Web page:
Studies repeatedly find that even though people around the world are aware of the importance of oral health, they avoid going to dentists – and there’s no reason to suspect that Thailand is any different. "In every country there is a section of the population who will put a priority on their health, and will have check-ups, while some people don’t. It’s the same everywhere," says Dr Kiertichai Pongpairoj.
Dentists say that an integral part of your oral health routine should include, wherever possible, checkups on average every six months – more frequently if teeth are in bad shape, or just once a year if good oral health is maintained.
Daily care is vital
According to Dr Kiertchai, the main factor in oral health is how you treat your teeth on a daily basis at home. "Checkups are not as important as your oral hygiene on a daily basis. It’s your lifetime’s homework. They’re your teeth – it’s your job to take care of them."
This means that a normal checkup with most dentists will usually involve some oral hygiene education. Dr Kiertchai says he’ll explain to patients two important things – how to brush your teeth to get rid of accumulated bacteria without damaging the teeth or gums, and how to floss your teeth, both of which should be done daily. "The most important time to brush is at bedtime, because during the night there will be dilution of bacteria as you’re not drinking and there’s little saliva to flush the bacteria away," he advises.
But you can rest easy when it comes to choosing what you eat – so long as you don’t leave damaging foods or liquids in contact with the teeth for a long time. "Sour things like lime juice are acidic and can wash off the enamel surface of teeth, while sweet things can lead to cavities. But you can eat whatever you like, so long as you rinse, or preferably brush, afterwards."
But checkups are still important
Even with the best of oral hygiene care, regular checkups should be scheduled for a number of reasons – the main one being that a dentist could save your life, as dentists are usually the first to discover mouth cancer.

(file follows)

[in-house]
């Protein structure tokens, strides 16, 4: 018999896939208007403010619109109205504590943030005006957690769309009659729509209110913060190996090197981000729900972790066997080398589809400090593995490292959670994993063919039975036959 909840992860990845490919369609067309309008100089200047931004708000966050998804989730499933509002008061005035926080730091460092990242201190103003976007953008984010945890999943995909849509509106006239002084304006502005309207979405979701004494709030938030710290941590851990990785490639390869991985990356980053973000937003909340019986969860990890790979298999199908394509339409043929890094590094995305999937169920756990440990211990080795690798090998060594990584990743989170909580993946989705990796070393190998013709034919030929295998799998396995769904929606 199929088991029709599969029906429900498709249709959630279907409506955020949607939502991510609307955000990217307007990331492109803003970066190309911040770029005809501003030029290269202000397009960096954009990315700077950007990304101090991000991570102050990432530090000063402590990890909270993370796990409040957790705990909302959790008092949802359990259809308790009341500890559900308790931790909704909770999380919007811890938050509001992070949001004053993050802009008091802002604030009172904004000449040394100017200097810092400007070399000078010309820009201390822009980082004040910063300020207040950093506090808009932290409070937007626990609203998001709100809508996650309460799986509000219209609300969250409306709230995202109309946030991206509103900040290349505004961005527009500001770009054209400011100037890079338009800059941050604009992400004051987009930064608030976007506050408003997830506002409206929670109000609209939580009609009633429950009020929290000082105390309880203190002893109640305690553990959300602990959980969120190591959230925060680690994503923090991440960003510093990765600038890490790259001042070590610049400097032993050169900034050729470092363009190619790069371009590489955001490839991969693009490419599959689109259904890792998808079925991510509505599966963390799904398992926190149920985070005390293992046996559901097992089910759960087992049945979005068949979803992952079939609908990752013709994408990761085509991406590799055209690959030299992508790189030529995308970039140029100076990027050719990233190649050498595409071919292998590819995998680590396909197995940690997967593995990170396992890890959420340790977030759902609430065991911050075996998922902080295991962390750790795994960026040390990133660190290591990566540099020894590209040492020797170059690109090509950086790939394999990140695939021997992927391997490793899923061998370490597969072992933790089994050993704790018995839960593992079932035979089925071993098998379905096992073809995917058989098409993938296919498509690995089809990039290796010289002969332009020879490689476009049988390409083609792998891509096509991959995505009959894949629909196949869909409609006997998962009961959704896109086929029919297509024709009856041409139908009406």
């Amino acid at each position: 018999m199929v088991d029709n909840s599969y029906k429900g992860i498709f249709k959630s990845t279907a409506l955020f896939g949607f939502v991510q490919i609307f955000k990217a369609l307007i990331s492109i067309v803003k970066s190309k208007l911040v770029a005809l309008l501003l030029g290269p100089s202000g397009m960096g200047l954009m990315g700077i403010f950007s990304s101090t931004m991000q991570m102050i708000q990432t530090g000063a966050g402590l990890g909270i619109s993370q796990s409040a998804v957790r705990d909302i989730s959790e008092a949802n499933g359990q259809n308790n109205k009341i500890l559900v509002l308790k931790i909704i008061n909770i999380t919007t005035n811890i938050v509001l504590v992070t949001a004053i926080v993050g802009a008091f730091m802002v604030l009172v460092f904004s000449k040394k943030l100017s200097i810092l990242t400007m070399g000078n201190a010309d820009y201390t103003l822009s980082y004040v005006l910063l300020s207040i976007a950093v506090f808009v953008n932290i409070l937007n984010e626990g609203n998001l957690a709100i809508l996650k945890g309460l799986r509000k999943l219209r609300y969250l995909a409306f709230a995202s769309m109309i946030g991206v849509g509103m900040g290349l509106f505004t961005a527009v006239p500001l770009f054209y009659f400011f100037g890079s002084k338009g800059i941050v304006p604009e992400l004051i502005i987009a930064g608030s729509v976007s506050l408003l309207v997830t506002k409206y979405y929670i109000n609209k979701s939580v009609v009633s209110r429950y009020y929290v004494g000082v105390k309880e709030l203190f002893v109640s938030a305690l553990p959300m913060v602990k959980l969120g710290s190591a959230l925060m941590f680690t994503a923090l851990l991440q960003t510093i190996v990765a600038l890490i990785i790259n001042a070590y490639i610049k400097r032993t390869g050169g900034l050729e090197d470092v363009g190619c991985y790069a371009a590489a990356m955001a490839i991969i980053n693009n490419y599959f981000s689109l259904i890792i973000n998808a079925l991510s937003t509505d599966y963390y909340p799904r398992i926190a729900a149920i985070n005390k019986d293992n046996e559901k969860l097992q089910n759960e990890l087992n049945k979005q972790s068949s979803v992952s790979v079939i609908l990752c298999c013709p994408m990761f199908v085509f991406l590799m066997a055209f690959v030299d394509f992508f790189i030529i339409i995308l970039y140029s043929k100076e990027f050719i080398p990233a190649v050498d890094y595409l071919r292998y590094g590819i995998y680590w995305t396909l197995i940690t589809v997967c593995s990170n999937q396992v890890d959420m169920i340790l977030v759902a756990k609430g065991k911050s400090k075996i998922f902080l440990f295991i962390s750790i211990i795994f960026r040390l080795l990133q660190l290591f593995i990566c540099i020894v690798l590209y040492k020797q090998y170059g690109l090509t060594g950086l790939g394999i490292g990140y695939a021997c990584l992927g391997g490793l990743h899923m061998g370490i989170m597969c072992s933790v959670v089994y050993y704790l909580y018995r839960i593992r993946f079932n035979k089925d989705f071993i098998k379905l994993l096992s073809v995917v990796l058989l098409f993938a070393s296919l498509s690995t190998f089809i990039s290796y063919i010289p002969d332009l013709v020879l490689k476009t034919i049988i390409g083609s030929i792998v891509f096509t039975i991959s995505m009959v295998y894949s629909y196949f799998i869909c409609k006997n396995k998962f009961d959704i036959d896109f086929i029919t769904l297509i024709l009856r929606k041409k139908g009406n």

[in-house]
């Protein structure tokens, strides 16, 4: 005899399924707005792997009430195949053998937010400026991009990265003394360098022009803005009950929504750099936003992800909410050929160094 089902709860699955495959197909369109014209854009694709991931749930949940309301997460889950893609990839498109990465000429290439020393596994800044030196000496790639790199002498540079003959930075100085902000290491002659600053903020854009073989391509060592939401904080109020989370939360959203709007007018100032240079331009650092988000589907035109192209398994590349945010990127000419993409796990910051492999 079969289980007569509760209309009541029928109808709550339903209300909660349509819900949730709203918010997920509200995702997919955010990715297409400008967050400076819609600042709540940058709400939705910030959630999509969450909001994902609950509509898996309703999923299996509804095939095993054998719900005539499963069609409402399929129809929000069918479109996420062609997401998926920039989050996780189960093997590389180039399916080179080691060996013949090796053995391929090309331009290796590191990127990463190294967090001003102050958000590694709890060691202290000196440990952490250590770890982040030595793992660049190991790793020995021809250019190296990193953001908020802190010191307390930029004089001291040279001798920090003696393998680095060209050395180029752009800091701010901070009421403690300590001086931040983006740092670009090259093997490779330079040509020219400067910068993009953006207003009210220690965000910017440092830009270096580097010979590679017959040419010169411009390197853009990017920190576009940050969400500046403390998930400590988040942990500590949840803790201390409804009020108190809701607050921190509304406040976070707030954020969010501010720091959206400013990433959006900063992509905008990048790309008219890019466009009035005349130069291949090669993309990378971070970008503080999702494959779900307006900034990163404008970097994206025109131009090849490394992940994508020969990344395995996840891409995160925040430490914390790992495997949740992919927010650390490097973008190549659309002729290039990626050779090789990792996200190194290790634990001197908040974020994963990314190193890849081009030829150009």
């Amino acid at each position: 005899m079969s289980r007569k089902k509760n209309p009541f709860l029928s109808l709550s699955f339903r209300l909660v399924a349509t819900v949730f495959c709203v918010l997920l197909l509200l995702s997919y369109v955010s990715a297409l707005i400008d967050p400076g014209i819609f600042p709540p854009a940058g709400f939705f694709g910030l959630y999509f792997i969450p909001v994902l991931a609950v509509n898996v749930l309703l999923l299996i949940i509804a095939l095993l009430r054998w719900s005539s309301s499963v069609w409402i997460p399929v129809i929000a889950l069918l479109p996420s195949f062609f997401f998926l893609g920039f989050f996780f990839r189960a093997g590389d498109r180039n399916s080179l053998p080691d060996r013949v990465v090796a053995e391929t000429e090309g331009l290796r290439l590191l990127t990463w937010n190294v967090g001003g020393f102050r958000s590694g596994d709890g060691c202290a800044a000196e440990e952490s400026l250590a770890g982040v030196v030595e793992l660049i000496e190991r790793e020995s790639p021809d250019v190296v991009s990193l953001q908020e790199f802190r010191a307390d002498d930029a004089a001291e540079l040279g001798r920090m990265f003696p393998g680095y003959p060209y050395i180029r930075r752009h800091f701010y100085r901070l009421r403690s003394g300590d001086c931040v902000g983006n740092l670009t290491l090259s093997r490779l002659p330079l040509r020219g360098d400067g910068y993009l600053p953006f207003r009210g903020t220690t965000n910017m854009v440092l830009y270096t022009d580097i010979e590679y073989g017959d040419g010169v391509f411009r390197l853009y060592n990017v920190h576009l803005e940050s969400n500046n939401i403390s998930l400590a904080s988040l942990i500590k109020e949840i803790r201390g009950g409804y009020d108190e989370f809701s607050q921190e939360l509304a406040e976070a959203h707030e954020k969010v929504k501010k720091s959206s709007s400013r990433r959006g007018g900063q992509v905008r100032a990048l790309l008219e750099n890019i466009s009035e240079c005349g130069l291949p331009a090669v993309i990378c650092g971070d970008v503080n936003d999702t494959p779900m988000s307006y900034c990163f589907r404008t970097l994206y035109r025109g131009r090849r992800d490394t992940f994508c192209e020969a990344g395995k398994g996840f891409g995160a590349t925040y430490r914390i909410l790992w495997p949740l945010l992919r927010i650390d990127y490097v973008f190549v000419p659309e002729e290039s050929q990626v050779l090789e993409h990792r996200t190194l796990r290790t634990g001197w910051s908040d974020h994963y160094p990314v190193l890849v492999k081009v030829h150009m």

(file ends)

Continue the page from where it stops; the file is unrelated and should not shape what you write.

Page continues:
During a normal checkup, dentists will usually check the gum’s condition, looking for any inflammation or irritation, they’ll check for cavities, and they may take an x-ray to check that your teeth and jawbone structure are normal. Dr Kiertchai says that up to 50 per cent of people can potentially develop a problem with the alignment of their jaw. "In most cases, mother nature does the job perfectly well, but various factors such as improperly extracted teeth or fillings may change the vertical relationship in the jaw," he says. If the problem is caught early, it may simply involve filing a tooth in order to prevent a bigger problem.
For most people, a checkup will simply be that – a checkup. Dr Smile’s Dr Visit Chotchompoo says that patients almost always only need just a clean. "Sometimes I will find something, but then it’s up to the patient to decide on whether we will continue with the treatment or not right away." And if good oral hygiene has been maintained since the last visit, not even a clean might be necessary.
Some people avoid dentists simply because they think there will be pain involved in a visit, often because of a bad past experience during childhood, or outdated knowledge of what dentistry is like today. If you’re afraid, you should still get to a dentist, and tell your dentist about your fears. "I’ll talk to patients if they are afraid about having a check up, or afraid of what will be done. Once I’ve spoken to them, they’re usually no longer afraid," says Bumrungrad Hospital’s Dr Chalorsak.